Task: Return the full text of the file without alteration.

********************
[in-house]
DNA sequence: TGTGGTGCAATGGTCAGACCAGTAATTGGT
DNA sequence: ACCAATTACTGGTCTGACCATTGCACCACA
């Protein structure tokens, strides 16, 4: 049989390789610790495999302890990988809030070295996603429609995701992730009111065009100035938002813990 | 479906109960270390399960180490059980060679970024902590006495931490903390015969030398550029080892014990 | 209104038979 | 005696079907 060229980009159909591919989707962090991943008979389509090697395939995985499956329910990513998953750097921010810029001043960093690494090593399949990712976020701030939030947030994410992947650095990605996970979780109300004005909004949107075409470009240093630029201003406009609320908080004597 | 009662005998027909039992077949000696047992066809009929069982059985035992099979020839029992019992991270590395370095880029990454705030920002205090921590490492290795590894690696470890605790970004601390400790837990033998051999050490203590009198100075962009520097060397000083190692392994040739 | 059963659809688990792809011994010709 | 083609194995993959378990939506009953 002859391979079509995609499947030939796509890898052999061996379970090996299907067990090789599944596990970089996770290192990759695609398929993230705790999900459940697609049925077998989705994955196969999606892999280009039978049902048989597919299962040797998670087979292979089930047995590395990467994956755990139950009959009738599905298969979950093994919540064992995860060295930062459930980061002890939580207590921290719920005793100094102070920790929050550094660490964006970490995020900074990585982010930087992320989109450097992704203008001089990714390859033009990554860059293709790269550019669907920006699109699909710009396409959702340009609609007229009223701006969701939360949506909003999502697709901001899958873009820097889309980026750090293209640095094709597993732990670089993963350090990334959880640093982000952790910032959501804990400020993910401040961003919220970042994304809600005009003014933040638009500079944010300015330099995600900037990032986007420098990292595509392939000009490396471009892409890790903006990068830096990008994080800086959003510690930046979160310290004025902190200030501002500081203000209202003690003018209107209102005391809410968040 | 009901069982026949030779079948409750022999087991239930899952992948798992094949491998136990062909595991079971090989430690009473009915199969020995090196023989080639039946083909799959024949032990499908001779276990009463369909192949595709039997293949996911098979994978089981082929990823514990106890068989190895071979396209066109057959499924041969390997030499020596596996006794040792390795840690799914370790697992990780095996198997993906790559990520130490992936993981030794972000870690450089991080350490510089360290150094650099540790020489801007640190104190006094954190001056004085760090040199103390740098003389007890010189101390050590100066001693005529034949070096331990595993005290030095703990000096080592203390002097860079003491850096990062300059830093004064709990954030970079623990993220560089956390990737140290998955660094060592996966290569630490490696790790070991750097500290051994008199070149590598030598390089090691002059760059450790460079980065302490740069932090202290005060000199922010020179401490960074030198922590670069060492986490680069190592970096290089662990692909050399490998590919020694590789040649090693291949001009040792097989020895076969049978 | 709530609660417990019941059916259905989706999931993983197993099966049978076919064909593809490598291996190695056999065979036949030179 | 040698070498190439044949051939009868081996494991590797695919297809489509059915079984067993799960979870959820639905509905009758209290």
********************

[in-house]
DNA sequence: TGTGGTGCAATGGTCAGACCAGTAATTGGT
DNA sequence: ACCAATTACTGGTCTGACCATTGCACCACA
């Protein structure tokens, strides 16, 4: 049989390789610790495999302890990988809030070295996603429609995701992730009111065009100035938002813990 | 479906109960270390399960180490059980060679970024902590006495931490903390015969030398550029080892014990 | 209104038979 | 005696079907 060229980009159909591919989707962090991943008979389509090697395939995985499956329910990513998953750097921010810029001043960093690494090593399949990712976020701030939030947030994410992947650095990605996970979780109300004005909004949107075409470009240093630029201003406009609320908080004597 | 009662005998027909039992077949000696047992066809009929069982059985035992099979020839029992019992991270590395370095880029990454705030920002205090921590490492290795590894690696470890605790970004601390400790837990033998051999050490203590009198100075962009520097060397000083190692392994040739 | 059963659809688990792809011994010709 | 083609194995993959378990939506009953 002859391979079509995609499947030939796509890898052999061996379970090996299907067990090789599944596990970089996770290192990759695609398929993230705790999900459940697609049925077998989705994955196969999606892999280009039978049902048989597919299962040797998670087979292979089930047995590395990467994956755990139950009959009738599905298969979950093994919540064992995860060295930062459930980061002890939580207590921290719920005793100094102070920790929050550094660490964006970490995020900074990585982010930087992320989109450097992704203008001089990714390859033009990554860059293709790269550019669907920006699109699909710009396409959702340009609609007229009223701006969701939360949506909003999502697709901001899958873009820097889309980026750090293209640095094709597993732990670089993963350090990334959880640093982000952790910032959501804990400020993910401040961003919220970042994304809600005009003014933040638009500079944010300015330099995600900037990032986007420098990292595509392939000009490396471009892409890790903006990068830096990008994080800086959003510690930046979160310290004025902190200030501002500081203000209202003690003018209107209102005391809410968040 | 009901069982026949030779079948409750022999087991239930899952992948798992094949491998136990062909595991079971090989430690009473009915199969020995090196023989080639039946083909799959024949032990499908001779276990009463369909192949595709039997293949996911098979994978089981082929990823514990106890068989190895071979396209066109057959499924041969390997030499020596596996006794040792390795840690799914370790697992990780095996198997993906790559990520130490992936993981030794972000870690450089991080350490510089360290150094650099540790020489801007640190104190006094954190001056004085760090040199103390740098003389007890010189101390050590100066001693005529034949070096331990595993005290030095703990000096080592203390002097860079003491850096990062300059830093004064709990954030970079623990993220560089956390990737140290998955660094060592996966290569630490490696790790070991750097500290051994008199070149590598030598390089090691002059760059450790460079980065302490740069932090202290005060000199922010020179401490960074030198922590670069060492986490680069190592970096290089662990692909050399490998590919020694590789040649090693291949001009040792097989020895076969049978 | 709530609660417990019941059916259905989706999931993983197993099966049978076919064909593809490598291996190695056999065979036949030179 | 040698070498190439044949051939009868081996494991590797695919297809489509059915079984067993799960979870959820639905509905009758209290």